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Inflammatory bowel disease may be linked to heart disease

Category: Autoimmune Diseases

New research from the Mayo Clinic has found that there may be a connection between those diagnosed with inflammatory bowel disease and an increased chance of heart disease. Though the study was not able to pinpoint why exactly the two conditions were related, there was a distinct correlation between the two diseases.

New connections found in the study
Overall, the researchers found that those diagnosed with IBD, the most common forms of which are Crohn's disease and ulcerative colitis, were about 10 to 25 percent more likely to encounter heart disease at some point than those without the digestive issues. The study, presented at the American College of Gastroenterology's Annual Scientific Meeting in San Diego, could lead to some changes in the way that those with IBD are treated.

The study consulted evidence from 150,000 patients with IBD and compared their data to that of the general population to find the new evidence.

New treatments for IBD
Since IBD may be related to heart disease, managing heart health will be even more important for those with Crohn's disease, colitis or other digestive complications. Regular blood tests and cholesterol tests can help keep track of the progression of heart disease and the possibility of its development in patients with IBD.

Many treatments for IBD and heart disease are similar, including regular exercise, quitting smoking and reducing stress. Those with IBD should be wary of developing high blood pressure or hypertension, as these instances can aggravate heart disease, potentially leading to a stroke or heart attack, noted Medical News Daily.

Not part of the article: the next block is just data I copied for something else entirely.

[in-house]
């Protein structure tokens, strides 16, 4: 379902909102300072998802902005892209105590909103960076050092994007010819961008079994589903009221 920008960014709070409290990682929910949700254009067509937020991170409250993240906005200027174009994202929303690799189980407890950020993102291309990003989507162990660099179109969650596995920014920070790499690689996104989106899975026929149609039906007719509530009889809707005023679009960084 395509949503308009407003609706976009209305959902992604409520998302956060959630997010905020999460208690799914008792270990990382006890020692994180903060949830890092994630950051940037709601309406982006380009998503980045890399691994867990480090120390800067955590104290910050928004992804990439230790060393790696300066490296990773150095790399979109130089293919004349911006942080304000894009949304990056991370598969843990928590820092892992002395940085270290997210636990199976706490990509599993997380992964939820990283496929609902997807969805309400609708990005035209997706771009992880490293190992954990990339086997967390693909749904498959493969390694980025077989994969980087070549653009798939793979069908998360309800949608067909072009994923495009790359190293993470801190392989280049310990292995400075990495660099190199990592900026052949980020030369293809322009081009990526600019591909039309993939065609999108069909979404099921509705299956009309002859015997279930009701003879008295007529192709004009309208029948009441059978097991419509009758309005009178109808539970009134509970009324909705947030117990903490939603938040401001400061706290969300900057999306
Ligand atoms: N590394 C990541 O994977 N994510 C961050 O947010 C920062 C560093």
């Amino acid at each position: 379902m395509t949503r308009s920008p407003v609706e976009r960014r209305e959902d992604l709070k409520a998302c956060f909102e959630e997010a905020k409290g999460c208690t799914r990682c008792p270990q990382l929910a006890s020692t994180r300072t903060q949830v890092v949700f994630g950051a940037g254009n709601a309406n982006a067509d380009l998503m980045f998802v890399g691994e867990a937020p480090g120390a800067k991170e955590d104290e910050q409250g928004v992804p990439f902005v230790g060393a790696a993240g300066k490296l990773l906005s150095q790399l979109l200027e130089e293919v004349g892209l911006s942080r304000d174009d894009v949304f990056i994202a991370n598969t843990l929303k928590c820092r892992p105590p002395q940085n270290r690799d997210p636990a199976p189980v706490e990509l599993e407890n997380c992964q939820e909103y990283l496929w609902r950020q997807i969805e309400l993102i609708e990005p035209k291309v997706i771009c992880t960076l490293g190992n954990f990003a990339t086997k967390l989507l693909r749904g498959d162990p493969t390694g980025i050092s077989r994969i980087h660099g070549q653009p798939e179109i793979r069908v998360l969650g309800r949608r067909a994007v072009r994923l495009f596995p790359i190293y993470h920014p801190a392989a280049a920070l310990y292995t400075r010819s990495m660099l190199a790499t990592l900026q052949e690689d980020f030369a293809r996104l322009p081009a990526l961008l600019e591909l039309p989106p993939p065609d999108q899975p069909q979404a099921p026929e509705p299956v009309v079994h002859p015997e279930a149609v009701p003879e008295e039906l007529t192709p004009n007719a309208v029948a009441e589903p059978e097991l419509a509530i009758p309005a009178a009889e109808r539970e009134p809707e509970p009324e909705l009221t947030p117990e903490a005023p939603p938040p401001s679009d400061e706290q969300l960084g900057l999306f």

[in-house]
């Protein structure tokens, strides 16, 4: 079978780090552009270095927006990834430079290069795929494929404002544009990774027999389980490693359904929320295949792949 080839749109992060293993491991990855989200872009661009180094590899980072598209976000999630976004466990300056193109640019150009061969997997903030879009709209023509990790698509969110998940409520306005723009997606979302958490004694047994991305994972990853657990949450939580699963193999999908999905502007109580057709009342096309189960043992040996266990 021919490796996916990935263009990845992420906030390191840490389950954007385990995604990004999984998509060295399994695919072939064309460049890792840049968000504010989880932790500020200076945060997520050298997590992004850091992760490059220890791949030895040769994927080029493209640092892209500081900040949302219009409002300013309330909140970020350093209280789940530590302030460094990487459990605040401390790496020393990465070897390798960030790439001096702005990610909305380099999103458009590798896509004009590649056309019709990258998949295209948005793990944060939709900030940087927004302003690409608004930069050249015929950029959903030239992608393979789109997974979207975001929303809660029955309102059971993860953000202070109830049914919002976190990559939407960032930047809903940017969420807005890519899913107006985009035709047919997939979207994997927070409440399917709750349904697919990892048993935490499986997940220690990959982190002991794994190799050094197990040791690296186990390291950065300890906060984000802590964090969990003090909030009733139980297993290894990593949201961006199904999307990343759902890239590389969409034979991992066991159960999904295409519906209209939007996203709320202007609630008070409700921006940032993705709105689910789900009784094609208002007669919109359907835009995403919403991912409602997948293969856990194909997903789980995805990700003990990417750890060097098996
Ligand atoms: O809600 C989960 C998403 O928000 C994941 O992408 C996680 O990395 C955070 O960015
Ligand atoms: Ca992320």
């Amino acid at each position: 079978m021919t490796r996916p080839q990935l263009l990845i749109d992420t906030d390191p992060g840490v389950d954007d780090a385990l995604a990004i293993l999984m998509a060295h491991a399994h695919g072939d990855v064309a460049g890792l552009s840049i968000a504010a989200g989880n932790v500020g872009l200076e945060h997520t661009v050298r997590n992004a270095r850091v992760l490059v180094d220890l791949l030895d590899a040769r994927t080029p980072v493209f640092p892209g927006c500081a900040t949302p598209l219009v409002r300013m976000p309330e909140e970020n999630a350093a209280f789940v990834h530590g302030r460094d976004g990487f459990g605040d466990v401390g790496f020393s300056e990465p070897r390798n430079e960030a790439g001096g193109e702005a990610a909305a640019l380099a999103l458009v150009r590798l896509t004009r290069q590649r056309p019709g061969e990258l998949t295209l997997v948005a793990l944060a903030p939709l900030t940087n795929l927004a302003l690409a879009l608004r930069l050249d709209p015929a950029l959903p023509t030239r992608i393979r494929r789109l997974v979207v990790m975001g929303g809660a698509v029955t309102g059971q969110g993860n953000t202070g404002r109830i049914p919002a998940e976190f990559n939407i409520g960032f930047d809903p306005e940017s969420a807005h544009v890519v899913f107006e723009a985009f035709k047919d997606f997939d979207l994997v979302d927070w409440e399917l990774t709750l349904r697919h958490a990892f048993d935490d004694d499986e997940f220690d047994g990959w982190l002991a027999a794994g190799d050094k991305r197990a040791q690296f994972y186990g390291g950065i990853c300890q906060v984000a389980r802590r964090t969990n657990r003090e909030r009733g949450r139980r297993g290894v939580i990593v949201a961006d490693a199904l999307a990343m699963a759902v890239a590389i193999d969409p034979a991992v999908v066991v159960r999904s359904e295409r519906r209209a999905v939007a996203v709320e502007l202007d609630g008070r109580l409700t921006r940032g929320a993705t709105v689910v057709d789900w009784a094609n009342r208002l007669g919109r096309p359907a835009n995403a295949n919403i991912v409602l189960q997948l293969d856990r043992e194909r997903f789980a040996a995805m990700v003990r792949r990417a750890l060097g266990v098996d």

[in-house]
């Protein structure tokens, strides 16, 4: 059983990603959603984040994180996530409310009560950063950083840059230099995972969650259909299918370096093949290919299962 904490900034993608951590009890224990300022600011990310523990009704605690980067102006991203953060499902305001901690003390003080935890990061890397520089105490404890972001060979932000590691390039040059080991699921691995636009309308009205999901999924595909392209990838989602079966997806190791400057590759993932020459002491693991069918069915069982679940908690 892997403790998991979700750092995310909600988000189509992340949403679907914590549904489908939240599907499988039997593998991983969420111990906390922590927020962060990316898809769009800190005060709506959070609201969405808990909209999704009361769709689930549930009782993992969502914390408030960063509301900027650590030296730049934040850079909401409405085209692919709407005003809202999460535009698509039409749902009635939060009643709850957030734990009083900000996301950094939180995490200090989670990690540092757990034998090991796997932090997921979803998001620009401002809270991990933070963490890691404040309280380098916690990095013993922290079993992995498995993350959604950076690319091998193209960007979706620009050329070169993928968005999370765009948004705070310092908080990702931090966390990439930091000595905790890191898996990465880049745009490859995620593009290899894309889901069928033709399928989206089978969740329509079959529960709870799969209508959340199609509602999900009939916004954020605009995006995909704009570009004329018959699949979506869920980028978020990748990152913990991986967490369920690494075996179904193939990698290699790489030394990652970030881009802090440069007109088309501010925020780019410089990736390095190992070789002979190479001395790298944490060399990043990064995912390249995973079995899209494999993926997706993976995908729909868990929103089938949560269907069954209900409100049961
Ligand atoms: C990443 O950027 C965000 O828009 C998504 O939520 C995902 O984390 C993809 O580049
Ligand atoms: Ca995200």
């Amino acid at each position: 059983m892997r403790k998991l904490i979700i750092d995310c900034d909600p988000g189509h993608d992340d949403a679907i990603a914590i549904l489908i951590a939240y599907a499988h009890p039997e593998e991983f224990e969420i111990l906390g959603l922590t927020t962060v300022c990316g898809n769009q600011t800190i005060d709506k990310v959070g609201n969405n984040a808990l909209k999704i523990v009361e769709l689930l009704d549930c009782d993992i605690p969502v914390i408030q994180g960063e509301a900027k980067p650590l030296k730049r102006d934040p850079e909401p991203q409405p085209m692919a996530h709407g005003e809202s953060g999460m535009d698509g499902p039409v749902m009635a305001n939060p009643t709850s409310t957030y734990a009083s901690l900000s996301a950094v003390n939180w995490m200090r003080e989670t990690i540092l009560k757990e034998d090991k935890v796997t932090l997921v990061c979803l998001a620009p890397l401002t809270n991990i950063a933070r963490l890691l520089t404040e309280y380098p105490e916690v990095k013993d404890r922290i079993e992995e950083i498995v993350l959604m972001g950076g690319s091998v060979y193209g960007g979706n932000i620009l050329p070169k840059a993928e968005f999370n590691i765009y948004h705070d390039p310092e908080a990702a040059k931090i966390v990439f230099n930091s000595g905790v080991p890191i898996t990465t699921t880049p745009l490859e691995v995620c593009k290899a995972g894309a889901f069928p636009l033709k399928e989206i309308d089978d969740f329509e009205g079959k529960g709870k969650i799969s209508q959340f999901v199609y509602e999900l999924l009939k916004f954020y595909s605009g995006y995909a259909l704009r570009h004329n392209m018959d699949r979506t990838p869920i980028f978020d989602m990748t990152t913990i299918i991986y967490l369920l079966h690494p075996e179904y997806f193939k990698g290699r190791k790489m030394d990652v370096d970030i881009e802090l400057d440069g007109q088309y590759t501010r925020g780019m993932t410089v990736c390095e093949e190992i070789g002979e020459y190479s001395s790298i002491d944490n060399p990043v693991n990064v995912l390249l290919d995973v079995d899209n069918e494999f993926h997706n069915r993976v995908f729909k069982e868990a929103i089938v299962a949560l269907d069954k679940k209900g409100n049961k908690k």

IBD causes inflammation of the intestines when the body mistakes food for a foreign substance. This can cause damage to the intestines over time, which can make it more difficult for the body to properly absorb nutrients, noted LiveScience. Those who may have this disease should consider getting a lab test online for a proper diagnosis, which can allow for treatment to begin. While there is no cure for IBD, changes in lifestyle can prevent or lessen many symptoms.

Symptoms of Crohn's disease and colitis include joint pain, frequent diarrhea, fatigue, lack of appetite and weight loss. Children with this disease can become malnourished, while adults may have low bone density, so it is important to have lab tests for those who think they may have either of these diseases.

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